Resources » Working With PDFs (Advanced) » Adding Links to PDFs

How Do You Add Hyperlinks to PDF Documents?

In this article, we’ll be going through how you can add links directly to a PDF, as well as how to embed a link into text, using Word, so when you convert it to a PDF the hyperlink converts as well. That way, when you send the PDF to your reader, they’ll be able to click the linked text to open whatever you’ve attached to it.  

Let’s say you’re finishing up your resume and want to start sending it out to some prospective employers. In the application, they’re asking for you to link to your personal website or LinkedIn profile. Putting the whole URL into your PDF ends up looking a bit messy — so you’d like to make it so when people click your name, it will open a new tab in their web browser to your website. Is this possible to do with a PDF? Do you need to convert the document to a Word doc first? 

Actually yes, it’s very possible and easy to build links to text lines and even specific areas of your PDF. These links can take the reader to a website or even a different part of your PDF document. We’ll be using the powerful PDF.Live editor tool to achieve this. 

How to Add Hyperlinks to Existing PDF

First, you’ll need to access the PDF.Live editor tool and upload a PDF document that you’d like to edit. Once you have the document open, head to the Edit tab at the top of the page and select Link.

You will then be prompted to draw a box in the area you’d like to add a link to. This means when the reader clicks that area, they’ll be linked to a place of your choosing. Upon drawing a box, you will see this menu:

screenshot showing how to create a link in a pdf using a resume template as an example.

In the Appearance Tab, you can change what you’d like the outline of your linked text should be. This is how you signify to your reader that a specific area is “clickable.” If you don’t want any outline or signifier, you can always choose a thickness of 0 or no color. 

In the Destination tab, you’ll have a two options on where to send your reader when they click your link:

  1. Open a web link
  2. Go to a page view  

If you choose Go to a page view, they’ll be sent to a different page in the PDF. This is useful for when you want to link to a specific section of a long PDF document.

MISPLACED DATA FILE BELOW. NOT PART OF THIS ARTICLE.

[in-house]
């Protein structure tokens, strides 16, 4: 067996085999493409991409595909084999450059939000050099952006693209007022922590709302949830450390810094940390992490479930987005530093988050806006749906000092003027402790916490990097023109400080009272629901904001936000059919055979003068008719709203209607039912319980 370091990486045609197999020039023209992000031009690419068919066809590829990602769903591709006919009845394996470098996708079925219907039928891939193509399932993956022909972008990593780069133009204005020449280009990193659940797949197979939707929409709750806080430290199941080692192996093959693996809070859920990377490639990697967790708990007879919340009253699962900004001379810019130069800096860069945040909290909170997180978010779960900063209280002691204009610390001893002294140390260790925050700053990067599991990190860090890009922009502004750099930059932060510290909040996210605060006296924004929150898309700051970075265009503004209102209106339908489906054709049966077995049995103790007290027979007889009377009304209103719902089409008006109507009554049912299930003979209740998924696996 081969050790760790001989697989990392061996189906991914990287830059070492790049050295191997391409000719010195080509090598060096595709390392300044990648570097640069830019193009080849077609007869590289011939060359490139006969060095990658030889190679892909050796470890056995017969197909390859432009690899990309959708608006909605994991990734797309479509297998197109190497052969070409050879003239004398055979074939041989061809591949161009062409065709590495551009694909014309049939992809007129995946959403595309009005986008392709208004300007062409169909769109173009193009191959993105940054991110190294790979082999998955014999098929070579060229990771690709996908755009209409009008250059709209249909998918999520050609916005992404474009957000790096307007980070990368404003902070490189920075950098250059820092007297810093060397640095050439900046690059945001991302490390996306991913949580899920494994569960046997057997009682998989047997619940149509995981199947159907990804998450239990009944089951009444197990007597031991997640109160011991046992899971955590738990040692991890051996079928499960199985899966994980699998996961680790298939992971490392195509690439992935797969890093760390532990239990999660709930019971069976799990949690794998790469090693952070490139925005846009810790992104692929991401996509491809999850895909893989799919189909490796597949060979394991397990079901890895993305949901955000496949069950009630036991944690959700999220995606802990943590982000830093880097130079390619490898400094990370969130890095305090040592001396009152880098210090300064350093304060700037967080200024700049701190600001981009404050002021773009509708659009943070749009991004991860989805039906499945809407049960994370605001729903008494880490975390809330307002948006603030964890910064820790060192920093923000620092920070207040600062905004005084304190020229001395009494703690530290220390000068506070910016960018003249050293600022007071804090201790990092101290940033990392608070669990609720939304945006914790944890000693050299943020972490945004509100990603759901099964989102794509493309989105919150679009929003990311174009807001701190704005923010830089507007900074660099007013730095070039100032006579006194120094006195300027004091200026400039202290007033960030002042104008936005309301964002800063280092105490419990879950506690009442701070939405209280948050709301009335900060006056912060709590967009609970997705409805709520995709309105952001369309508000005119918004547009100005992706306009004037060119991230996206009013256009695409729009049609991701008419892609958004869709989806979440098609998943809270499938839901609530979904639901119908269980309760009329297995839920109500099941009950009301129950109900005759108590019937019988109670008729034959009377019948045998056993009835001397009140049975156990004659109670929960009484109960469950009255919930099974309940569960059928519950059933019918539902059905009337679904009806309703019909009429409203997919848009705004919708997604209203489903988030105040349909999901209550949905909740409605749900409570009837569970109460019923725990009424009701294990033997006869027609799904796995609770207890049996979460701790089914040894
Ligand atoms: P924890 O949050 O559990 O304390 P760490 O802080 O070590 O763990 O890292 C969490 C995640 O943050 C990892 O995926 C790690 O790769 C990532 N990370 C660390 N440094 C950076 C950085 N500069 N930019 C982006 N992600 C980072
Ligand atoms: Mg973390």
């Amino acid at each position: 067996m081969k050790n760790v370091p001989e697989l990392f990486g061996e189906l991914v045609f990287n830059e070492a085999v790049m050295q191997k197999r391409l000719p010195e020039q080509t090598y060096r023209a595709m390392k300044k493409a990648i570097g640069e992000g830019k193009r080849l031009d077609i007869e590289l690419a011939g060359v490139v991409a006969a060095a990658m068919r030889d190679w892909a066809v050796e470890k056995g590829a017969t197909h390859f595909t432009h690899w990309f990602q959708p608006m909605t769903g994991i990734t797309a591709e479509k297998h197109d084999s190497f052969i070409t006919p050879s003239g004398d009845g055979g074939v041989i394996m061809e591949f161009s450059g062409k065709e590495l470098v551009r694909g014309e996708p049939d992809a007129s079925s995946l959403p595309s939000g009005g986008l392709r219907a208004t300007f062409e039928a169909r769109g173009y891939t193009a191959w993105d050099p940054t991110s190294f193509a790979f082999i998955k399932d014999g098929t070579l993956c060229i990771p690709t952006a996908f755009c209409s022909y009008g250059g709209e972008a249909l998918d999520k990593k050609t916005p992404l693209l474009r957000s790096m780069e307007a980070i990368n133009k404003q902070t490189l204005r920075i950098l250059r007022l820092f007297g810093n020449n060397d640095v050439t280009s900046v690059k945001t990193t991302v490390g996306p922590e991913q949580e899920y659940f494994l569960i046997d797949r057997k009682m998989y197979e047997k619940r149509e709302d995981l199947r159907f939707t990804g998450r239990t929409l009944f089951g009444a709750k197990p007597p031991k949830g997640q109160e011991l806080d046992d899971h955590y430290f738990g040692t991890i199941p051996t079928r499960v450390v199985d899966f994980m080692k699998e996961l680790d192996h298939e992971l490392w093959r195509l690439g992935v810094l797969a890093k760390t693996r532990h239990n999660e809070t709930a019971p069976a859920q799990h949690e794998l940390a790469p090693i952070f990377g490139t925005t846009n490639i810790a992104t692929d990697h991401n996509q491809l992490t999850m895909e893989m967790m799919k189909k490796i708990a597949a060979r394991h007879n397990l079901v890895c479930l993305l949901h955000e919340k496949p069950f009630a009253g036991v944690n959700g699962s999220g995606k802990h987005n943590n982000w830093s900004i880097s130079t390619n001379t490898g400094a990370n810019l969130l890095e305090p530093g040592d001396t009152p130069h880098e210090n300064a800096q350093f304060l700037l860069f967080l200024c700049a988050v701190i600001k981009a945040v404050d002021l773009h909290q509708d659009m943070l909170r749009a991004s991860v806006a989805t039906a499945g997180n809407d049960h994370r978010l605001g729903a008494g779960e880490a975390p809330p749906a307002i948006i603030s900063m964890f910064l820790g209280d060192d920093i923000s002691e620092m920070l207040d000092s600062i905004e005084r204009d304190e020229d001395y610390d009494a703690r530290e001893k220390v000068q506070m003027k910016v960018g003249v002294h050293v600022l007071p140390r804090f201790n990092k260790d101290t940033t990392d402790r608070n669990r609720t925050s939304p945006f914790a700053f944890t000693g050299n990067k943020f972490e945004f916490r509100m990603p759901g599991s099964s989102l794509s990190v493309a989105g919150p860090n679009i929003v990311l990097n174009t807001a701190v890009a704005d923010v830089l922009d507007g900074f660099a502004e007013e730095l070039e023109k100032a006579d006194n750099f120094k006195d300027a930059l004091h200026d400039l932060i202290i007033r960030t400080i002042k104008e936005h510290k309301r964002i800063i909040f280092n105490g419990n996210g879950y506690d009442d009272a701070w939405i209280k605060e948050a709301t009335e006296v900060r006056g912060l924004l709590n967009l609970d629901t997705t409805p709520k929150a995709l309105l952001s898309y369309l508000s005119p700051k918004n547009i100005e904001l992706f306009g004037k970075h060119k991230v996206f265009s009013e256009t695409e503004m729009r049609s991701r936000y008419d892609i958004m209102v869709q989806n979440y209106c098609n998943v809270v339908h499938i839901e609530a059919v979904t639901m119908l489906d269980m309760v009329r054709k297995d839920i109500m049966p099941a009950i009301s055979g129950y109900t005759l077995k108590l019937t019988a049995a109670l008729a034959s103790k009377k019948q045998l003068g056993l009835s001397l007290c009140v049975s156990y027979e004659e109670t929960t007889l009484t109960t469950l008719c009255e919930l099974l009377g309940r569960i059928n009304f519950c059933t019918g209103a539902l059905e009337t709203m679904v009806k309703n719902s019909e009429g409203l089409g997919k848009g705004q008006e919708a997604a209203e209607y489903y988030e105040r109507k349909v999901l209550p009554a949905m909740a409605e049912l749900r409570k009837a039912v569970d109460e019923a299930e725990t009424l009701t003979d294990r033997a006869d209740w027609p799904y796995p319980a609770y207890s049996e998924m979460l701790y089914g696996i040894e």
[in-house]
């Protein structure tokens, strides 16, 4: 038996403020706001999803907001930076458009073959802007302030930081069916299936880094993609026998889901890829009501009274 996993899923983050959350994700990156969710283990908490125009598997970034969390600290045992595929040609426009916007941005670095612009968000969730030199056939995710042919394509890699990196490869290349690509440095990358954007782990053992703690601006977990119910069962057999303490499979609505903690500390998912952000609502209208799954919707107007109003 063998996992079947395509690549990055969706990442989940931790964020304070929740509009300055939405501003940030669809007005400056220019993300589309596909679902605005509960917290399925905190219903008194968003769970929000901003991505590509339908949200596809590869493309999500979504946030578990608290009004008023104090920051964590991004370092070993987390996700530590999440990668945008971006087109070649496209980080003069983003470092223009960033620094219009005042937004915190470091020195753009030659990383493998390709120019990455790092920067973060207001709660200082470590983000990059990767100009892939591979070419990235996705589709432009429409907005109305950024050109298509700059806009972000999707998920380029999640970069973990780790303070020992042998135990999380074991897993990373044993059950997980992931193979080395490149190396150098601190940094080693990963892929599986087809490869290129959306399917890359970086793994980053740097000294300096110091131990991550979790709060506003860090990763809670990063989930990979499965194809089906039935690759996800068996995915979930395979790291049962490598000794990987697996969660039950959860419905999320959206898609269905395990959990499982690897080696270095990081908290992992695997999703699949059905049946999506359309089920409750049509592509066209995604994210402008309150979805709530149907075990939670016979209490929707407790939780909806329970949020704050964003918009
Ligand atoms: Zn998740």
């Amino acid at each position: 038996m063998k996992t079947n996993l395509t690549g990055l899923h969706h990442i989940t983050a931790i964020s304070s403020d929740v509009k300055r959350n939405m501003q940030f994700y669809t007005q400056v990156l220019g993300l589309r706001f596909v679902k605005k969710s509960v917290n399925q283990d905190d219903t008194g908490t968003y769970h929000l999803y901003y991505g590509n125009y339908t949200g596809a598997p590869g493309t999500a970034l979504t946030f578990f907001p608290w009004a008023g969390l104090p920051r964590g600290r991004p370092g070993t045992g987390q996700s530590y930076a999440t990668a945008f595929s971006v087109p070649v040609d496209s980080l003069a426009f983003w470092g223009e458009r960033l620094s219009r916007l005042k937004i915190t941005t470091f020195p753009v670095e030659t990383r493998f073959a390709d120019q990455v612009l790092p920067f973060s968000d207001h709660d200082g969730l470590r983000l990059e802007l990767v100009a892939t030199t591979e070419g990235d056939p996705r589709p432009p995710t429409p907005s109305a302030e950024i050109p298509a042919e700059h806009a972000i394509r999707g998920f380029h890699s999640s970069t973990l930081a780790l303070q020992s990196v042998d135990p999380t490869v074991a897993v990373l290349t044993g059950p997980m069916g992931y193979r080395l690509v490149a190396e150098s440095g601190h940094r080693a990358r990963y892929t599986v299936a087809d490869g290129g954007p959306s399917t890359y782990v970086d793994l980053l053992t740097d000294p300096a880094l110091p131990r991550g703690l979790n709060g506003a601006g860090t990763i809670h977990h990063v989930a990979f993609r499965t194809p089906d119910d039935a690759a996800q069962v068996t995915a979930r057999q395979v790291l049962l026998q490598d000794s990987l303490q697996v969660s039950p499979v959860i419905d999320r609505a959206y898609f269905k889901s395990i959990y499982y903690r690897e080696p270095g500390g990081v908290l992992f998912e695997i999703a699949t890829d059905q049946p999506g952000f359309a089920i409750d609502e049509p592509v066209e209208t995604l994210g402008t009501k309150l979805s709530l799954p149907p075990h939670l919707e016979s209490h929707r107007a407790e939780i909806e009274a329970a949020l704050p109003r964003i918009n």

You can also select Open a web link.

Here, you’ll be able to add a URL to a website that will be opened in a new tab if your reader clicks the area of the page you’ve designated. 

The links you add using this tool are considered linked fields and not hyperlinks. If you want to add a hyperlink, you’ll need to convert the PDF to a Word document and then add the hyperlink in a document editor. 

Adding Hyperlinks to Text

If you want a hyperlink to appear in the text like this, you’ll need to use a document editor to insert the link as you’re creating the document. You can either convert the PDF to a Word document, or go to the original Word document you built your PDF in and download it as a PDF once you’re finished adding the text. 

Note: When you use PDF.Live’s Word to PDF conversion tool, all links convey from the original document to the PDF! There is NO NEED to do anything! If you’ve included links in your Word document, when you use PDF.Live’s “Doc to PDF” conversion tool, all of those links will work in the converted PDF. In the next section of this article, we show you how it works. 

Once you’ve done this, open the document in your document editor of choice. Highlight the area of text you’d like to add a link to and then right click it. 

Depending on your editor, a different menu may appear. However, it will look something like this:

You’ll want to either select Insert Link or then press Ctrl + K to add a link.

You can then add a link to a website within the document. After you’re done, you can save the Word doc as a PDF. If you need help with this, we have a tool that converts Word docs to PDFs

Word to PDF With Hyperlinks

If you have a Word doc that already has hyperlinks built in, you’ll be happy to know that converting it to a PDF won’t break the links. For example, this Word doc contained an external link:

If we throw this document into the PDF.Live Word doc to PDF converter, you’ll see that the PDF version of the document still has a working hyperlink!

Whether you end up using a document editor to add your links or PDF.Live’s editor, you’ll be able to get the result you want with the powerful PDF.